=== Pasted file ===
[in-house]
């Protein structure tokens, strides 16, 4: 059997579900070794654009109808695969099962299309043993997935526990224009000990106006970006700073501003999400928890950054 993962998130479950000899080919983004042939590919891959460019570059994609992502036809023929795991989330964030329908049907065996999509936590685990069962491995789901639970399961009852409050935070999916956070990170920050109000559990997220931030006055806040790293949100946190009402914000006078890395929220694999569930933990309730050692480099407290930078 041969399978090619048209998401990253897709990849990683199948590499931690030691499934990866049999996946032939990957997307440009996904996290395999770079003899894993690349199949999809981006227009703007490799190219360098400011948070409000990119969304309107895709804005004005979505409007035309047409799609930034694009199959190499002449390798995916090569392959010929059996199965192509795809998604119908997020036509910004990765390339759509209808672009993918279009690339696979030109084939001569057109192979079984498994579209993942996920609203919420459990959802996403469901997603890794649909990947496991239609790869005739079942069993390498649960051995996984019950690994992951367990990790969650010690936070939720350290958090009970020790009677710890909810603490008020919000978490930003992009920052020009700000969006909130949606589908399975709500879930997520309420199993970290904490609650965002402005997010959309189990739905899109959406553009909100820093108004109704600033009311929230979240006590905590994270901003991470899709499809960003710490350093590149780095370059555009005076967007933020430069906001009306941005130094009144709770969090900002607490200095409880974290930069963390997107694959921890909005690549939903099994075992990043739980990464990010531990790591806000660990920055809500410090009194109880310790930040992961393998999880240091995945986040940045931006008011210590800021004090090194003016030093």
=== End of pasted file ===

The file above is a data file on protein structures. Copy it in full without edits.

[in-house]
């Protein structure tokens, strides 16, 4: 059997579900070794654009109808695969099962299309043993997935526990224009000990106006970006700073501003999400928890950054 993962998130479950000899080919983004042939590919891959460019570059994609992502036809023929795991989330964030329908049907065996999509936590685990069962491995789901639970399961009852409050935070999916956070990170920050109000559990997220931030006055806040790293949100946190009402914000006078890395929220694999569930933990309730050692480099407290930078 041969399978090619048209998401990253897709990849990683199948590499931690030691499934990866049999996946032939990957997307440009996904996290395999770079003899894993690349199949999809981006227009703007490799190219360098400011948070409000990119969304309107895709804005004005979505409007035309047409799609930034694009199959190499002449390798995916090569392959010929059996199965192509795809998604119908997020036509910004990765390339759509209808672009993918279009690339696979030109084939001569057109192979079984498994579209993942996920609203919420459990959802996403469901997603890794649909990947496991239609790869005739079942069993390498649960051995996984019950690994992951367990990790969650010690936070939720350290958090009970020790009677710890909810603490008020919000978490930003992009920052020009700000969006909130949606589908399975709500879930997520309420199993970290904490609650965002402005997010959309189990739905899109959406553009909100820093108004109704600033009311929230979240006590905590994270901003991470899709499809960003710490350093590149780095370059555009005076967007933020430069906001009306941005130094009144709770969090900002607490200095409880974290930069963390997107694959921890909005690549939903099994075992990043739980990464990010531990790591806000660990920055809500410090009194109880310790930040992961393998999880240091995945986040940045931006008011210590800021004090090194003016030093």